#9 The Dark Valley by Valerio Varesi
I’m somewhat a fan of literature set in Italy (as opposed to Italian writers writing about their own country) as in, for example Michael Dibden and Charles Lambert. In fact, my own newly released novel, Gatekeeper, is set partly in Rome, so any book set in the country is likely to interest me.
I’m also a fan of Italian writing, Italo Calvino in particular. So finding a copy of Varesi’s The Dark Valley in my recent haul of books, I set to. My reading was much enhanced by a box of hand-made chocolates – between Christmas and New Year, indulgences are in order!
The first thing to say is that while this is a police procedural, the protagonist Commissario Soneri is on holiday and determined to remain out of the fray of the missing person case that is in full swing when he arrives in Montelupo – the hilly Northern region in which he was born. He just wants to relax, hunt for mushrooms and nostalge, to coin a verb. His girlfriend has been smart enough to opt out of this particular break so, isolated, melancholy and pragmatic, he walks the wooded hills, seeking mushrooms and finding instead an intense focus on the missing man Paride Rodolfi, citified son of the local magnate. In short order the local magnate, Palmiro Rodolfi, is found hanged, and the family business goes belly up. Still Soneri observes rather than engaging and this is his route throughout the novel … distant, discerning and somewhat saddened by everything he discovers. Those discoveries will include, of course, a death. In fact deaths begin to happen quite rapidly and a full scale and literal man-hunt is the high point of the narrative.
Of course Varesi has to keep his protagonist in the thick of things, so a series of incidents occurs, based around a dog that has adopted him rather than remaining with its titular owners, the Rodolfis, one of whom is missing, one dead. Ownership, loyalty and possession are key to this claustrophobic story which reaches back into the fascist era and reveals that heroes have unheroic pasts, whilst most of the villagers seem to have had unrealistic expectations of the Rudolfis and their money making skills.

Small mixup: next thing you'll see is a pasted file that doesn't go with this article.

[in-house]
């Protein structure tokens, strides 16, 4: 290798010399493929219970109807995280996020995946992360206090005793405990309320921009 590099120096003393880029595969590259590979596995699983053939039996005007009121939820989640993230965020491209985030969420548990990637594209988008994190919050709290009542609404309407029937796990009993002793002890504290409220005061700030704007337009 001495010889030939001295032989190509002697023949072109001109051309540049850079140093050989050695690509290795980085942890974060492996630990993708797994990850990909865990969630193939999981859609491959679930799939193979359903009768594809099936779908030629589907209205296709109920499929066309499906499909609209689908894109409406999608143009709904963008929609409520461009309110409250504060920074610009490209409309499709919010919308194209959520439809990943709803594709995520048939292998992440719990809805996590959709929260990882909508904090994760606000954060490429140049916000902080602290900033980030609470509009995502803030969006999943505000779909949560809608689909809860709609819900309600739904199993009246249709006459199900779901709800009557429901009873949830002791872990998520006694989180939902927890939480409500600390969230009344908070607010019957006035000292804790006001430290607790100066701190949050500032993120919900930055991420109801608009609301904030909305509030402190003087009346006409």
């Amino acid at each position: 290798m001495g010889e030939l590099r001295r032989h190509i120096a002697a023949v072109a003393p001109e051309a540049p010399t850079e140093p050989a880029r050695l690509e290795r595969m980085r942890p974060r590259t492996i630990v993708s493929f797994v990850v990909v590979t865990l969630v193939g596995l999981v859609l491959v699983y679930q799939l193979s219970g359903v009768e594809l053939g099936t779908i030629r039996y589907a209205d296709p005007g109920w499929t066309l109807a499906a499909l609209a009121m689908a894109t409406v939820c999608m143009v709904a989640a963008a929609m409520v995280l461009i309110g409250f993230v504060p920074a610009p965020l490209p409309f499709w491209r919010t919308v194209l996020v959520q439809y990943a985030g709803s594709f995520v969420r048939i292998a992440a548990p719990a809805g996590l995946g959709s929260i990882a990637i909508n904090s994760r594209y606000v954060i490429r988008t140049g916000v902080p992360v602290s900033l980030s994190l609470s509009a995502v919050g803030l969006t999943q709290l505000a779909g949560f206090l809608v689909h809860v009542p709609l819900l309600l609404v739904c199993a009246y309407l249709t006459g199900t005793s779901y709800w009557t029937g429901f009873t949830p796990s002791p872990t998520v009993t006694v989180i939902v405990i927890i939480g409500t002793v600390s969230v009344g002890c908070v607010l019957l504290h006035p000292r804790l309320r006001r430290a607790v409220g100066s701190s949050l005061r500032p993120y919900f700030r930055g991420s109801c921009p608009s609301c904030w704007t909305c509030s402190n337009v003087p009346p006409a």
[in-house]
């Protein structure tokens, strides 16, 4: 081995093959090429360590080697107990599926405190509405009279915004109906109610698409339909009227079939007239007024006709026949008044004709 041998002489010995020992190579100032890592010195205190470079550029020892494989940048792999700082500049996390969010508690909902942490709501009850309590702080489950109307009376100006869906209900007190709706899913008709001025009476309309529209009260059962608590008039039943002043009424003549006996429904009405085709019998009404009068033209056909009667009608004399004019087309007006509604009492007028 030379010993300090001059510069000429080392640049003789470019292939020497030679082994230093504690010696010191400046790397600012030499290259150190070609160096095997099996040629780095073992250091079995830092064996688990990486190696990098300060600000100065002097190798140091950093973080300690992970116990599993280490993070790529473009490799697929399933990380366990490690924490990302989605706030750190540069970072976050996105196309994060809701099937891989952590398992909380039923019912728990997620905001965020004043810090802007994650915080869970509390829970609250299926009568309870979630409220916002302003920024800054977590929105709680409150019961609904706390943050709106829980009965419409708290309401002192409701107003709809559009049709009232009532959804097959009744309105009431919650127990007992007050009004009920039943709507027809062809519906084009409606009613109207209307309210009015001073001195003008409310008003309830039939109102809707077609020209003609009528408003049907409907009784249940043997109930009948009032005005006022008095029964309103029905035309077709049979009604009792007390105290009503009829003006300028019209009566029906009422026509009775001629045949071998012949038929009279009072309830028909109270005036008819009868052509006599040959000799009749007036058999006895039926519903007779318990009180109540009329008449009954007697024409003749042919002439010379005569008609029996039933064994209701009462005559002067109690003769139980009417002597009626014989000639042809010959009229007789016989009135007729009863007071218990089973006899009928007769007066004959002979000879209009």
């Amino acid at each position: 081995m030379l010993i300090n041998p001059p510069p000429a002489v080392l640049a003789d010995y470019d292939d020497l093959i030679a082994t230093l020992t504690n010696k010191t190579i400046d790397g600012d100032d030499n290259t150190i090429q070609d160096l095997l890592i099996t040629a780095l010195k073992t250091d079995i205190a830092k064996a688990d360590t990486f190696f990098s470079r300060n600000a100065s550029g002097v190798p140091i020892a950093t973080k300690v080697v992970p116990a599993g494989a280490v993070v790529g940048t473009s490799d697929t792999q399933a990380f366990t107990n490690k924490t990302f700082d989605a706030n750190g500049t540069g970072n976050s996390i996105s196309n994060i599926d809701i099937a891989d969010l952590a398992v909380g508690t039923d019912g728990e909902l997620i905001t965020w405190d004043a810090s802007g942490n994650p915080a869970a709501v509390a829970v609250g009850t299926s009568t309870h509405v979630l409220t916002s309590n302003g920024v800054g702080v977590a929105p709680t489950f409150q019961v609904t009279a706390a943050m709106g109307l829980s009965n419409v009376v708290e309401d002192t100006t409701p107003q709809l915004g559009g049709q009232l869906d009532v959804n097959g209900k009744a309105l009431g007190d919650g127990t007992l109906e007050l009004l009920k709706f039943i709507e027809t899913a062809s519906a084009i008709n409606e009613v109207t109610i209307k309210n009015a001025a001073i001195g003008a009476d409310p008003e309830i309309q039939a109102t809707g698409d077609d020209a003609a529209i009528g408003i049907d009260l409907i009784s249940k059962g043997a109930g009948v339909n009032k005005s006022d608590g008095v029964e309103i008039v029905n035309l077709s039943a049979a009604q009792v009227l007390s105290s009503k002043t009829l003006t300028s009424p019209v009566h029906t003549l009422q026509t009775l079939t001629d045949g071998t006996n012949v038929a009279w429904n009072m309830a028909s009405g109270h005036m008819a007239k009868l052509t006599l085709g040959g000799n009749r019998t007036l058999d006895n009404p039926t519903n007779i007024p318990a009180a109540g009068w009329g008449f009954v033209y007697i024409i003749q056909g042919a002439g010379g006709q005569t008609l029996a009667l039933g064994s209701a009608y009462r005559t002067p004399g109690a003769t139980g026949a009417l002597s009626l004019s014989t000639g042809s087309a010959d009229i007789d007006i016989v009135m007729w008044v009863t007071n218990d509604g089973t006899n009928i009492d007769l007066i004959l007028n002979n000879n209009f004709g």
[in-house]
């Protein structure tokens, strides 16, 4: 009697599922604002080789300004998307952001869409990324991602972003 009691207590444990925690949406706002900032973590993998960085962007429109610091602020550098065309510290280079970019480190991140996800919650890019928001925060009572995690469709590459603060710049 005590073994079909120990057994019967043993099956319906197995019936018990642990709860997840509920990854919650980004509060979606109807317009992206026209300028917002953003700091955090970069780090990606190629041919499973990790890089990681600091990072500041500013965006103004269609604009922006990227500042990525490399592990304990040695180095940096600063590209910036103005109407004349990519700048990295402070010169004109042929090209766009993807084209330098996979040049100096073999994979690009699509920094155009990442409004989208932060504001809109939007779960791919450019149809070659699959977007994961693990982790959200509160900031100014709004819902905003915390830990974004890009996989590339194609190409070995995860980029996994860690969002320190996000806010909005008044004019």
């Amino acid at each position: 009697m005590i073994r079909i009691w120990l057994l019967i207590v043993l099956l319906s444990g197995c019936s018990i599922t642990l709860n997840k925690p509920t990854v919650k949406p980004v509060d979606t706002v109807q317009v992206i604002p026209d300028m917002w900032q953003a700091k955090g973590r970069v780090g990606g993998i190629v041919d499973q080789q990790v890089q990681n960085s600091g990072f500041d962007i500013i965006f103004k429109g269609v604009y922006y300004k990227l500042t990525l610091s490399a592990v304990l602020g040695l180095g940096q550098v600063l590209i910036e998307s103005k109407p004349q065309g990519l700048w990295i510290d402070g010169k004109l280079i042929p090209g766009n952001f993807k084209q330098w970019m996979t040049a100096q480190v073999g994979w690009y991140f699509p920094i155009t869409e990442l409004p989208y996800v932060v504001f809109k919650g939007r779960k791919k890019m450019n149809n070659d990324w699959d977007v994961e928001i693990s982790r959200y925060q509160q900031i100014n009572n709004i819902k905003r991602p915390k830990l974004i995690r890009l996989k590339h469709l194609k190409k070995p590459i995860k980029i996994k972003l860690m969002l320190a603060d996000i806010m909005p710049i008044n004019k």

It’s brooding rather than pacy and deep rather than wide; the stage is all verticals from tall walls to challenging slopes and most of the action takes place whilst Soneri is tramping up or down through dank woodlands and icy ravines. For those who like the melancholic, it’s an interesting read, but fans of light detective fiction will not find the repartee or cosy backstories that characterise Reginald Hill or the gritty speed that is a hallmark of Ian Rankin’s Rebus novels. It’s an acquired taste, rather like the ‘death trumpets’ that Soneri finds on one of his walks, which are rejected by all the villagers as not being worth eating. While I enjoyed this novel, I would probably have benefited from reading the first book in the series, but as a stand-alone it works well enough and for those who like their detective fiction deep and somewhat morose, it’s quietly satisfying.